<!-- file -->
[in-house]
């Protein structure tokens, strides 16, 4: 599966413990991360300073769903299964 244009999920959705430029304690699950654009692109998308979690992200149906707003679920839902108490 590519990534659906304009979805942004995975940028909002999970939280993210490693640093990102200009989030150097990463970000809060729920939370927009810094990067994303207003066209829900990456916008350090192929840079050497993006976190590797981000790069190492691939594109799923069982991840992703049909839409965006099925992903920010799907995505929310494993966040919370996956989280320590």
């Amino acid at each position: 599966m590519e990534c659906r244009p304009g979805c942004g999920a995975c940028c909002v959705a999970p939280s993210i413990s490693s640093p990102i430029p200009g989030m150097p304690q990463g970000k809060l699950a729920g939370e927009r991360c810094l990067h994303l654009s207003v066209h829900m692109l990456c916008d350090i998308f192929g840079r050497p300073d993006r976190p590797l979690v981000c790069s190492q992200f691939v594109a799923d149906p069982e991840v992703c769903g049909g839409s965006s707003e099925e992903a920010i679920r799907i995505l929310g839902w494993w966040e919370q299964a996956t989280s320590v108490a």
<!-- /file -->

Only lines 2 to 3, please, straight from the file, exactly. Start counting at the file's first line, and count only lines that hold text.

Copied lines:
């Protein structure tokens, strides 16, 4: 599966413990991360300073769903299964 244009999920959705430029304690699950654009692109998308979690992200149906707003679920839902108490 590519990534659906304009979805942004995975940028909002999970939280993210490693640093990102200009989030150097990463970000809060729920939370927009810094990067994303207003066209829900990456916008350090192929840079050497993006976190590797981000790069190492691939594109799923069982991840992703049909839409965006099925992903920010799907995505929310494993966040919370996956989280320590």
């Amino acid at each position: 599966m590519e990534c659906r244009p304009g979805c942004g999920a995975c940028c909002v959705a999970p939280s993210i413990s490693s640093p990102i430029p200009g989030m150097p304690q990463g970000k809060l699950a729920g939370e927009r991360c810094l990067h994303l654009s207003v066209h829900m692109l990456c916008d350090i998308f192929g840079r050497p300073d993006r976190p590797l979690v981000c790069s190492q992200f691939v594109a799923d149906p069982e991840v992703c769903g049909g839409s965006s707003e099925e992903a920010i679920r799907i995505l929310g839902w494993w966040e919370q299964a996956t989280s320590v108490a």